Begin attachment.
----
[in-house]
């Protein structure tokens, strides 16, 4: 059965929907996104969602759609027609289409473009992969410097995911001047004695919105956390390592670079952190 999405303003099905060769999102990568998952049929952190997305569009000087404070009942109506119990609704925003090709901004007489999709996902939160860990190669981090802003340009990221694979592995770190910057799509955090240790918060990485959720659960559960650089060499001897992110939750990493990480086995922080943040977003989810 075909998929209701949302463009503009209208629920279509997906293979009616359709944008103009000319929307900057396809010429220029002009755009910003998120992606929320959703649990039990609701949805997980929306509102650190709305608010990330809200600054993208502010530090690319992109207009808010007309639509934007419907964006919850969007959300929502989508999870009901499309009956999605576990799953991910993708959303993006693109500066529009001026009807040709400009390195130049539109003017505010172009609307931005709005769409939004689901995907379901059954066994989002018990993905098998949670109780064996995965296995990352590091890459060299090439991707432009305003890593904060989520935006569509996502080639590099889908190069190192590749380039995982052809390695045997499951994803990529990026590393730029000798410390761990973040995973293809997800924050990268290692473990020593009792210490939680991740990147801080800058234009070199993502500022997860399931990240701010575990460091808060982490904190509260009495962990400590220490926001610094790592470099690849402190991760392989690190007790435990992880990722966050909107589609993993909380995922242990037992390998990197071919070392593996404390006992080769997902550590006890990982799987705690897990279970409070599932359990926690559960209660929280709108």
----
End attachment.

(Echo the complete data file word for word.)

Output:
[in-house]
């Protein structure tokens, strides 16, 4: 059965929907996104969602759609027609289409473009992969410097995911001047004695919105956390390592670079952190 999405303003099905060769999102990568998952049929952190997305569009000087404070009942109506119990609704925003090709901004007489999709996902939160860990190669981090802003340009990221694979592995770190910057799509955090240790918060990485959720659960559960650089060499001897992110939750990493990480086995922080943040977003989810 075909998929209701949302463009503009209208629920279509997906293979009616359709944008103009000319929307900057396809010429220029002009755009910003998120992606929320959703649990039990609701949805997980929306509102650190709305608010990330809200600054993208502010530090690319992109207009808010007309639509934007419907964006919850969007959300929502989508999870009901499309009956999605576990799953991910993708959303993006693109500066529009001026009807040709400009390195130049539109003017505010172009609307931005709005769409939004689901995907379901059954066994989002018990993905098998949670109780064996995965296995990352590091890459060299090439991707432009305003890593904060989520935006569509996502080639590099889908190069190192590749380039995982052809390695045997499951994803990529990026590393730029000798410390761990973040995973293809997800924050990268290692473990020593009792210490939680991740990147801080800058234009070199993502500022997860399931990240701010575990460091808060982490904190509260009495962990400590220490926001610094790592470099690849402190991760392989690190007790435990992880990722966050909107589609993993909380995922242990037992390998990197071919070392593996404390006992080769997902550590006890990982799987705690897990279970409070599932359990926690559960209660929280709108």